This website uses cookies to ensure you have the best experience. Learn more

Depression, Escapism, And Hope: The Story Of 1930s America

1672 words - 7 pages

Depression, Escapism, and Hope: The Story of 1930s America

Often, the 1930s are classified as the age of economic depression. Although true, the decade has proved to be a time of reform and hope. In the midwest a series of windstorms occurred accompanied by a harsh drought causing the Dust Bowl, while in the more industrialized north, citizens struggled to find jobs. From song lyrics to baseball cards, artifacts from the decade rejuvenated the once crushed spirits of the American people. However, not all Americans regained a sense of hope, and instead some resorted to toxic ways to ease their minds. Moreover, as the Great Depression trudged on through the 1930s, American citizens searched ...view middle of the document...

In February of 1936, Lange found herself on the road, traveling the most rural parts of California, searching for photographable moments amongst the masses of poor migrant workers. At the time, Lange worked for the Resettlement Administration, the group that assigned her the project. Later renamed the Farm Security Administration, the FSA “lent money to sharecroppers and set up camps for migrant workers.” Nearing the end of her trip, Lange impulsively stopped at a pea farm in Nipomo, California. There she encountered a young woman and her seven children: Lange recalled, “I saw and approached the hungry and desperate mother, as if drawn by a magnet.” Lange interviewed the woman who soon allowed her to photograph her situation. “She seemed to know that my pictures might help her, and so she helped me. There was a sort of equality about it,” Lange later stated. She took six photos of the woman, and her most famous, which depicted the woman slumping over while two of her children crouch behind her shoulders, is entitled “Migrant Mother”. On May 10, 1936 the photograph appeared in The San Francisco News as part of a campaign to end starvation within the weak pea picking community, due to the iced vegetables. Immediately after the advertisement was released, relief for the pea pickers was organized. However, “The picture has had a history beyond its original context within the FSA….” “Migrant Mother” has appeared on the U.S postal stamp as an image that defines the 1930s. Depicting the “widely felt nostalgia for a mythic American past,” the photograph brought the severe reality of the Great Depression to American citizens and to the government’s attention, causing many to be more conscientious of the ongoing economic struggle occurring nationwide. Despite years of the public’s oblivion as to the true identity of “Migrant Mother” due to her request to remain anonymous, a reporter tracked her down in 1978 and later interviewed her. After being asked if she had ever lost hope, Florence Owens Thompson responded: “If I’d’a lost hope, this country never would have made it.”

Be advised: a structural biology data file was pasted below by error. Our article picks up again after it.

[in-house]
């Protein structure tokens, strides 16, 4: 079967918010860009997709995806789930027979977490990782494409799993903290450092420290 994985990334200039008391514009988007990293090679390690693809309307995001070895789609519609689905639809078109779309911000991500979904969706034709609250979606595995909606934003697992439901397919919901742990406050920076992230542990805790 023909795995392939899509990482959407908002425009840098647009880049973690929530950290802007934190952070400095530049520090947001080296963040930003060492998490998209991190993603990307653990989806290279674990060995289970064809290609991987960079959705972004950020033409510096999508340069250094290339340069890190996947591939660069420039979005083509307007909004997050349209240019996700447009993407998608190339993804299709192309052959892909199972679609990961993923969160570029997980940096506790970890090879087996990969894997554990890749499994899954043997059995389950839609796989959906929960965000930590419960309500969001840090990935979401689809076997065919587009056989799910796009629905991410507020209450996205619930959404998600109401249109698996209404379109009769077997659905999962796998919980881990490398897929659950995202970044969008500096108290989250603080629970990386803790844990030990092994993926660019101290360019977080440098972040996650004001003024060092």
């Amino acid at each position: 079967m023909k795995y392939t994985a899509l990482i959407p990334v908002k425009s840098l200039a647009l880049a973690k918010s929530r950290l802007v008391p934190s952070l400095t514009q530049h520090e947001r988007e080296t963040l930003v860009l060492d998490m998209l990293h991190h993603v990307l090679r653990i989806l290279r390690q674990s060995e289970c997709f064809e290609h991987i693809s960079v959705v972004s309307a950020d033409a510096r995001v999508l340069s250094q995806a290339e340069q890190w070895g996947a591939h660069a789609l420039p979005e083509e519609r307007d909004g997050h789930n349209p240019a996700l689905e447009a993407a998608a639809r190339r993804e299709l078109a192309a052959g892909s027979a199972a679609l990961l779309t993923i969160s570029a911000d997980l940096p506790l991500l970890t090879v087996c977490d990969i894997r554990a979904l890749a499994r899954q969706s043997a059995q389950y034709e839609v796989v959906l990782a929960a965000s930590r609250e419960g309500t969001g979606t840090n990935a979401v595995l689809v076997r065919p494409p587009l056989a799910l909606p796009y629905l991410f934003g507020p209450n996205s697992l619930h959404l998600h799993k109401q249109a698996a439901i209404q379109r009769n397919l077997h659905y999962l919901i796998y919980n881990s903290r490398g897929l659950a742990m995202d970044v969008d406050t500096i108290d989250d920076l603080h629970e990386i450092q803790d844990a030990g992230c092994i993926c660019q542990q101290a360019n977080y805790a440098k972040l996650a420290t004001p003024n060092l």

During the twentieth century alcoholism became a national concern, so Congress passed the Eighteenth amendment, implementing prohibition.Although ratified on January 16, 1916, the eighteenth amendment came into full effect on January 17, 1917. The amendment, as well as the Volstead Act, an act specifying the amendment, prohibited the intoxication, sale, and manufacture of alcohol, aside from religious and medical purposes. After proving to be an abysmal failure, creating a new and easily tapped source of income for individual criminals and more organized gangs, prohibition ended. Not only did prohibition create a high crime rate, the American public disliked it because alcohol was no longer legally available for recreational use. Congress repealed the amendment on December 5, 1933, forever affecting American culture and future debates relating to drug legalization. America boomed...